2019’s New Year Address does communicate using the conceptual frame of Byungjin, North Korea and Kim Jong Un amidst the complexities of 2018 having essentially failed to develop a coherent new theoretical line, but does so without one of its foundational parallels. Developmentally Kim Jong Un follows a classical and familiar set of priorities for North Korean watchers in 2019, though with a heavy emphasis on training and personnel development. Party institutions and organisations must function well, ideology and ideological development must be emphasised and streamlined, social organisations must play a role. There is space in the address for cultural and social development and creativity must not be forgotten, indeed “the sector of art and literature should create splendid works including films and songs that reflect the times and reality and touch the people’s heartstrings,” for this is seen as part of continually building a socialist civilisation.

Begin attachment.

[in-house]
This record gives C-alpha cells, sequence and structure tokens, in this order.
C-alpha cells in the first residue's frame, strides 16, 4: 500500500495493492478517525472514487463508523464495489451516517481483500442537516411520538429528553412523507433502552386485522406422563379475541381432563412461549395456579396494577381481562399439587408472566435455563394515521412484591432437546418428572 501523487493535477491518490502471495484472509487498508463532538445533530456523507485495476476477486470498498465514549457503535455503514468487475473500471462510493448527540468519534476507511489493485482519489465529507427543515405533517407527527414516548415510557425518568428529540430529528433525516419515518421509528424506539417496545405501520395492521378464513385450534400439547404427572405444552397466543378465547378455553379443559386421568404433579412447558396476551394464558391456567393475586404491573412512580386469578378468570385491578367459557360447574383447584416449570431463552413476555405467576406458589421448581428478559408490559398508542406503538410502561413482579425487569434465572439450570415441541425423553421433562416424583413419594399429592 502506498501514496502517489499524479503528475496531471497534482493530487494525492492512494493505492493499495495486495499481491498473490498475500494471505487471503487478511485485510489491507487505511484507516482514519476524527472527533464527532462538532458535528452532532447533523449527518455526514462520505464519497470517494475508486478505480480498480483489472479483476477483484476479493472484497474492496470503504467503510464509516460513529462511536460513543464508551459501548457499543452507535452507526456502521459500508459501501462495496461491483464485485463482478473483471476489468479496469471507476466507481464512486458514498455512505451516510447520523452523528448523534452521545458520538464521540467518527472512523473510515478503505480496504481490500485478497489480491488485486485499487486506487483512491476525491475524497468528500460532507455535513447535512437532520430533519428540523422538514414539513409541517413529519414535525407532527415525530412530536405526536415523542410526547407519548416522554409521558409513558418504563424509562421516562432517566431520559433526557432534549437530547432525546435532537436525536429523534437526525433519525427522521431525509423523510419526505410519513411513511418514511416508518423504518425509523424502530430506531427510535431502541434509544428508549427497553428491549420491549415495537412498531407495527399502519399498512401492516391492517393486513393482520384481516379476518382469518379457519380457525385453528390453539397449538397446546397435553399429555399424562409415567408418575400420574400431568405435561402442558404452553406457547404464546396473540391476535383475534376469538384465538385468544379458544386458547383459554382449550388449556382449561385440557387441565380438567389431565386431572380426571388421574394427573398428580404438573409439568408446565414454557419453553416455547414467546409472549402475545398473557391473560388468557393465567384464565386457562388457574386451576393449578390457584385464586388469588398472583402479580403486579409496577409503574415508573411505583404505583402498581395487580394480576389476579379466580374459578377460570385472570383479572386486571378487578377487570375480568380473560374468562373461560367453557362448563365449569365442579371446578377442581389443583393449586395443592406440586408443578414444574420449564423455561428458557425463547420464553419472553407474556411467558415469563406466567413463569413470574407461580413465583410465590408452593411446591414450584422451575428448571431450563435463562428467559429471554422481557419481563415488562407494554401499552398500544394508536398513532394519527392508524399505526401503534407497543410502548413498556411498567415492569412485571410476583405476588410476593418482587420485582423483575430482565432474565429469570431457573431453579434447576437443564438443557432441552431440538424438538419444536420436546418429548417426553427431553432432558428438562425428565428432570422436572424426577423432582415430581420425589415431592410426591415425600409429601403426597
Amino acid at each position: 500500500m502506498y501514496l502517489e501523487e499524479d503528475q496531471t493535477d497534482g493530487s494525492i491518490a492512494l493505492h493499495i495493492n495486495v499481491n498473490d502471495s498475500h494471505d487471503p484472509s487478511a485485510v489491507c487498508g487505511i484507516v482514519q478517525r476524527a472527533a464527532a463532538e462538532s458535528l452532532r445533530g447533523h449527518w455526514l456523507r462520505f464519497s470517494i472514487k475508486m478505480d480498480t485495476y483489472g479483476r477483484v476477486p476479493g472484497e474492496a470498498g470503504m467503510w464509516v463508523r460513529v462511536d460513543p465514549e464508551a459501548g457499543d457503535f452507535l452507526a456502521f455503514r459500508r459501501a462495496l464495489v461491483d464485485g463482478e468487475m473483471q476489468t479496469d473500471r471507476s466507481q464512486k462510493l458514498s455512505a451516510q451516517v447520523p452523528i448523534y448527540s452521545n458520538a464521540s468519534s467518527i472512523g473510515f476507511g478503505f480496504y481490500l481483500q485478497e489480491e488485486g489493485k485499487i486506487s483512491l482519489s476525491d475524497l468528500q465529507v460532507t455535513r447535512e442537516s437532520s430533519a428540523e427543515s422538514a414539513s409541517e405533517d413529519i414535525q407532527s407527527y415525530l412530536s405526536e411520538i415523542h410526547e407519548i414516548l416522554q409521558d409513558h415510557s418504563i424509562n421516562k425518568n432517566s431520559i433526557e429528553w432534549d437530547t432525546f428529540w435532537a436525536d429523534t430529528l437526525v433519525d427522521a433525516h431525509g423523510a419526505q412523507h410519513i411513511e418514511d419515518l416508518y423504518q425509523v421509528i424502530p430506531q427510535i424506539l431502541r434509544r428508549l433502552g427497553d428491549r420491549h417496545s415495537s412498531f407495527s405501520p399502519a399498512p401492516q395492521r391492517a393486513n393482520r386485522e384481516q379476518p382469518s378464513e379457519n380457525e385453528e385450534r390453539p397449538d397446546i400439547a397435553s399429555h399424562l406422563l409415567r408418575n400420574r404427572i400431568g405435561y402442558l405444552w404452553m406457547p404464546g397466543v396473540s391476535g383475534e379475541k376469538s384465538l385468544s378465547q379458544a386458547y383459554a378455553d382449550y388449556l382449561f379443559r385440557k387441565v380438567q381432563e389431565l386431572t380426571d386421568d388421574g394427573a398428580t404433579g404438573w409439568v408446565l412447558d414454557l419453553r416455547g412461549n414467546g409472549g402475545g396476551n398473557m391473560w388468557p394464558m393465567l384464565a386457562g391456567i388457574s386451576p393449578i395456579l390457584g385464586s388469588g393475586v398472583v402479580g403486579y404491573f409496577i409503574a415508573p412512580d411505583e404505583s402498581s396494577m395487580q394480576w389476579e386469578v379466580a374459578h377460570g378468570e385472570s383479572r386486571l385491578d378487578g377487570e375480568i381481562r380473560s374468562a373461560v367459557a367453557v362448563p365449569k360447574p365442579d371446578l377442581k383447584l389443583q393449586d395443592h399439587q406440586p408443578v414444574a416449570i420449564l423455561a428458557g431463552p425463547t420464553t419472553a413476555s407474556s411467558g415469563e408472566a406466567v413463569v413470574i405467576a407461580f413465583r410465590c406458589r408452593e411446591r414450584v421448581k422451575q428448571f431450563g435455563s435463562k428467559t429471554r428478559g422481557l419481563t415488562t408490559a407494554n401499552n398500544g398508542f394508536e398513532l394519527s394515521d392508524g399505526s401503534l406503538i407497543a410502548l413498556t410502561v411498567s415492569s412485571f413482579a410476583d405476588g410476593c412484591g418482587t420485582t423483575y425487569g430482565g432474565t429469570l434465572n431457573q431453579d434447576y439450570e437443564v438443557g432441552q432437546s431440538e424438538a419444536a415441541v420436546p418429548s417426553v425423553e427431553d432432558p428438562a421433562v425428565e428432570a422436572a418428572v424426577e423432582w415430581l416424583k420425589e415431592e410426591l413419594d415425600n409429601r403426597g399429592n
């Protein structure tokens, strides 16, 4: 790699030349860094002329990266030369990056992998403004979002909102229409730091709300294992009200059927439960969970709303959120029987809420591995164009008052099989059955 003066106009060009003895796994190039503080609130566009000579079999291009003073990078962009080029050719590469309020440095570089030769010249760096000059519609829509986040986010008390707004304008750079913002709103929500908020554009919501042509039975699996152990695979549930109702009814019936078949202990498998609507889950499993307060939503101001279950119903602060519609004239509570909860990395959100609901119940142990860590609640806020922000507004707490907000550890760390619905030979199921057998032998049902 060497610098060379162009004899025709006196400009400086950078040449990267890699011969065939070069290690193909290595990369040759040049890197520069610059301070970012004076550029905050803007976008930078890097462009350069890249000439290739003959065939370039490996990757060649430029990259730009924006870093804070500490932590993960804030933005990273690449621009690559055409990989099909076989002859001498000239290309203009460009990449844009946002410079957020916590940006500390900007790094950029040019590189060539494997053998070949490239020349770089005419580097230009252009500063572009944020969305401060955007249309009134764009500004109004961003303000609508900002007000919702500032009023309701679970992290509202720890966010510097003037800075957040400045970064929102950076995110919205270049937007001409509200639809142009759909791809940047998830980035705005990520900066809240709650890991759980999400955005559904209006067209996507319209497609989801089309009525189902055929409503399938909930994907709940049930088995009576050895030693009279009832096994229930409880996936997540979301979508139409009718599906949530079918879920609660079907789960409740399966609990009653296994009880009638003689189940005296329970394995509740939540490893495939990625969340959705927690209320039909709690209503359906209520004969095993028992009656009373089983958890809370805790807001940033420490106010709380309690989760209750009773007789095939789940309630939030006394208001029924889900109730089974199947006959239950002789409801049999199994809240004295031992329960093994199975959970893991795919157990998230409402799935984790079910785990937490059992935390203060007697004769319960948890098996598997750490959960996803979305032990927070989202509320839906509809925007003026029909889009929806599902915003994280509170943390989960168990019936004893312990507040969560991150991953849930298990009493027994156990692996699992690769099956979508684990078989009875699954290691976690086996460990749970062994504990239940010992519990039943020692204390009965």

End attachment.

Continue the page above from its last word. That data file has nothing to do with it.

The address does not forget the various developmental sectors this particular author is for the most part concerned with. Agriculture, Chemicals, Metallurgy, Light Industry, Heavy Industry, Transport and Railways and finally Fishing all receive a mention. Little is said on maritime matters this year following several years of more detailed focus, though stock breeding of various sorts and poultry farming and development receive more specific mentions. Larger construction projects such as those ongoing in Samjiyon County and the Kalma-Wonsan Coastal Tourist Area are name checked, and these sorts of tourist infrastructures seems to be of real concern. While Samjiyon for the most part appears focused on domestic tourism and the requirements of North Korea’s ideological visits and study tours to Samjiyon and the Paektu area, Kalma-Wonsan appears a new category of ambition for North Korea. 2018’s UK TV broadcast for instance of ex Monty Python Michael Palin’s visit to Wonsan showed the city’s new airport terminal complete with a departure lounge whose signage was almost entirely in Chinese. While Air Koryo currently, as Palin encountered flies infrequently to Wonsan, North Korea’s ambitions for the area appear focused on providing tourists from Liaodong and the northeast of China a budget alternative to the beaches of Sanya and Hainan, rapidly becoming more expensive.